Review: Page One – Inside the New York Times

A new documentary raises some questions about the challenges that newspapers are facing in the UK and the impacts that could have on our use of the media in campaigning.
We don’t have a UK equivalent to The New York Times, the paper of record in the US, but even so Page One – Inside the New York Times is a fascinating and thought-provoking documentary for any campaigner who wants to think about what impact the perfect storm of a decline in advertising revenue and the growth of social media will have on newspapers on both sides of the Atlantic and by extension campaigns that use them to raise public awareness of key issues.
The film spends a year or so, following the journalists on the Media Desk of The Times as they try to make sense of the changing media landscape and the need to cut costs, while at the same time breaking huge stories like Wikleaks.
Some of the themes that documentary picks up on are similar to issues that Nick Davies touches on his excellent book Flat Earth News which looks at the decline of news reporting in the UK, and a book I’d also recommend for anyone wanting to understand the challenges faced by many journalists.
For me as a campaigner, the documentary raised some great questions to reflect upon;

  • What’s the impact of a decline in the resources that are available to newspapers to dedicate to longer and more investigative pieces of journalism? Does this present an opportunity in the short-term where newspapers are more likely to work with campaigning organisation to provide these stories?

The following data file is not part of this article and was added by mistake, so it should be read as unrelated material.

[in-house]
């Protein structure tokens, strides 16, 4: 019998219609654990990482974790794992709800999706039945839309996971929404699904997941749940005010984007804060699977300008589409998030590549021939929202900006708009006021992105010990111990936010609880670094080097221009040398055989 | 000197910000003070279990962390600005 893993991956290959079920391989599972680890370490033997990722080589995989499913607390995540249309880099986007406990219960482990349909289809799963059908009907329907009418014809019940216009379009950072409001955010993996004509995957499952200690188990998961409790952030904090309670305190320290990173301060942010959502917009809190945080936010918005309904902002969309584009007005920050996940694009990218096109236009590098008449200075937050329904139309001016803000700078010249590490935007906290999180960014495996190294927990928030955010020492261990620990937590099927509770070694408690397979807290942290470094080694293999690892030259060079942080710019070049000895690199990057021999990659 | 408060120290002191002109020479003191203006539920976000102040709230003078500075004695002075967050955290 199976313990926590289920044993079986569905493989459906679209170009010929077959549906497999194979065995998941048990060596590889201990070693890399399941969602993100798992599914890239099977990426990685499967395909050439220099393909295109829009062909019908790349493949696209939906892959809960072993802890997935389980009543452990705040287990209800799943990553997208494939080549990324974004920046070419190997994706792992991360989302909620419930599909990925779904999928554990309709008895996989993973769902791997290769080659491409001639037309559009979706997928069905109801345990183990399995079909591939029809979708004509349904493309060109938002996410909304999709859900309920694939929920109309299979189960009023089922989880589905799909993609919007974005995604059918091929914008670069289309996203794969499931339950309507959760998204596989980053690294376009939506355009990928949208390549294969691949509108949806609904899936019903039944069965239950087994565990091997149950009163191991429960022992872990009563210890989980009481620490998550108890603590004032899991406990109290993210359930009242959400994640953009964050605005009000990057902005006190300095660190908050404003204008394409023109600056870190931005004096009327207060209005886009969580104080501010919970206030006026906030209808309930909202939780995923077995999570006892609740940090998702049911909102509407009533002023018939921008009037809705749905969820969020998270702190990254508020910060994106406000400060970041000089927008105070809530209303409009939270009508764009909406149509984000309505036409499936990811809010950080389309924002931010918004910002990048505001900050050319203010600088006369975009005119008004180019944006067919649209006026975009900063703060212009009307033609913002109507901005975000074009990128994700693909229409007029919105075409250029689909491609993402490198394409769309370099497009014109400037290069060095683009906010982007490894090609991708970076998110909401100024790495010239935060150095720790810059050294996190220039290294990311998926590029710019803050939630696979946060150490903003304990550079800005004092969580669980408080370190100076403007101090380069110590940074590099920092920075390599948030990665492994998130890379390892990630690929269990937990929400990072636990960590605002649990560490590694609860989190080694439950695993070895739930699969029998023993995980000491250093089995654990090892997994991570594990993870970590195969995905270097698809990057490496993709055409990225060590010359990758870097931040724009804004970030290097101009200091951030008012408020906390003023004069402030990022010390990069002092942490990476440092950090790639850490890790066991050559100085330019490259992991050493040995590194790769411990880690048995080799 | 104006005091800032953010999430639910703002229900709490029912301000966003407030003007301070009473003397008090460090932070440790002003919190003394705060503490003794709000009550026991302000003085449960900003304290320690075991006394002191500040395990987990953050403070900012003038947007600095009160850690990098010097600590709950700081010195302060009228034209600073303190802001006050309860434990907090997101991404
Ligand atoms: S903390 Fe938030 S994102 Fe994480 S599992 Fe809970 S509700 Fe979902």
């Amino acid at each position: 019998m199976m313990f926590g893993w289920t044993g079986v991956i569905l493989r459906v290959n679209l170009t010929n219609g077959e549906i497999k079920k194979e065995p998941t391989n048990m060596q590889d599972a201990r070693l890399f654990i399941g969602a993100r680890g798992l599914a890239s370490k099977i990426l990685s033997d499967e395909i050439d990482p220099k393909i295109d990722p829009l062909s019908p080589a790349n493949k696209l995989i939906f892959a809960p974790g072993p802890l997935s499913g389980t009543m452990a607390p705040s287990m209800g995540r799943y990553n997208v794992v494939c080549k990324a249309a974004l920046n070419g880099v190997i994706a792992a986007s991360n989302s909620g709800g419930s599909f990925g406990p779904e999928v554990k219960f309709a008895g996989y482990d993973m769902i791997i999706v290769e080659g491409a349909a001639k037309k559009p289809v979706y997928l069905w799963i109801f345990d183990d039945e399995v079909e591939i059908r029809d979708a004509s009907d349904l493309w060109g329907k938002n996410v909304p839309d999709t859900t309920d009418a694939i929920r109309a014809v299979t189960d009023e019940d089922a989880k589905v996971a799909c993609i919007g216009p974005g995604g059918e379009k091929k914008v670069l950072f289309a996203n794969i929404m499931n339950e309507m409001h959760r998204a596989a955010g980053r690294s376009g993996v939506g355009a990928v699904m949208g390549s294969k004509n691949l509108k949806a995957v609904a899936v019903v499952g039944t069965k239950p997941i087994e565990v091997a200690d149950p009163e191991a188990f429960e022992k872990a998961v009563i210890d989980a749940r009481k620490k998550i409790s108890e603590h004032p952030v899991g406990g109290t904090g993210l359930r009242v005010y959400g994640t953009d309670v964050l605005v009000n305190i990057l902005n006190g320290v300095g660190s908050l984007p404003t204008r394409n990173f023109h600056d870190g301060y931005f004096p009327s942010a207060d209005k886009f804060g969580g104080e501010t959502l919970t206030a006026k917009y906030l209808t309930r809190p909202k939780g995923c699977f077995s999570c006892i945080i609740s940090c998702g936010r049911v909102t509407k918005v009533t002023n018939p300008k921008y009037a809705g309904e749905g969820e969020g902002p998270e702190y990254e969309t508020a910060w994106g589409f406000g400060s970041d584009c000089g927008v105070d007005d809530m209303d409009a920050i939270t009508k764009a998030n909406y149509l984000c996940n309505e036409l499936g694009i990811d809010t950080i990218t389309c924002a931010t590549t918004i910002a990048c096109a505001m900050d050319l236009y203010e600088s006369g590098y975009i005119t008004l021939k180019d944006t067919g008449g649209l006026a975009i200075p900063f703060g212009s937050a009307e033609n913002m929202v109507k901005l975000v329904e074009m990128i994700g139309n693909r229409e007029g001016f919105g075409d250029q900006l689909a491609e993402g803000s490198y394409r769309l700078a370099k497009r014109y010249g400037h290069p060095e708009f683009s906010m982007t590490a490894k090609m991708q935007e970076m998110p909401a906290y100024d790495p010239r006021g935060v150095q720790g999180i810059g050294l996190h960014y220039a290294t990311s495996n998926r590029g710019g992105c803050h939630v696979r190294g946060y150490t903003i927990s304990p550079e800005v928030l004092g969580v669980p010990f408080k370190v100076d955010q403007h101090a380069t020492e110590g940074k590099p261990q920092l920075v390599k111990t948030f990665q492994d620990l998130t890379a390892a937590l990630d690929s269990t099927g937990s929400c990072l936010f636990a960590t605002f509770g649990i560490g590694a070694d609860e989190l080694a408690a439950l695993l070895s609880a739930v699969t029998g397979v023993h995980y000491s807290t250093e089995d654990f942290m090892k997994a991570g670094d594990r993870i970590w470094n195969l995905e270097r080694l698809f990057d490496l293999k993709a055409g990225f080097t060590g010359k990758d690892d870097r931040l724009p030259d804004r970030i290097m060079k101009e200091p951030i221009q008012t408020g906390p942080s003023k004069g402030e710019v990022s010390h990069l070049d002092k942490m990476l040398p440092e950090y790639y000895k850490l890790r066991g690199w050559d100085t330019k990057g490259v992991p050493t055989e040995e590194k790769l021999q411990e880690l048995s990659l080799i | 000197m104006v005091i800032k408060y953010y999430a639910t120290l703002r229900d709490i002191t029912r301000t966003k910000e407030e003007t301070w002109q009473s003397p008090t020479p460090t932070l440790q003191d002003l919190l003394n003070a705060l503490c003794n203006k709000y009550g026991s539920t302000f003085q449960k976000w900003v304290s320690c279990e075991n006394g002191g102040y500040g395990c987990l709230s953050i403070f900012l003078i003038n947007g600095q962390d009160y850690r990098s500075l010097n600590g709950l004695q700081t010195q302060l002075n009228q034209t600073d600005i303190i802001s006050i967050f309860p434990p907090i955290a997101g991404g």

• Will online sites like Huffington Post have the same resonance with policy makers? What takes the place of the columnist or editorials who cited as influencers. Will this increase the importance of key broadcast shows, like Today and Newsnight, when it comes to ‘setting the agenda’?
  • Will we see the same rapid decline in the ‘tabloid’ media? It not, do we have campaigns that were able to pitch to them?
  • What impact does a media model that is driven by ‘popularity’, for example the website group Gawker has a ‘big board’ that displays the 10 most popular stories, have on our ability to get campaign themes that aren’t interesting, but yet of critical importance in front of the public?
  • Is an increasingly open media environment a good thing because it makes it easier to get our messages out, or a bad thing because it makes it harder to get a critical mass of the public aware of our campaigns?

I’d suspect that the film will have limited releases in UK cinemas, but I’d highly recommend that you go and watch it or get it out on DVD.

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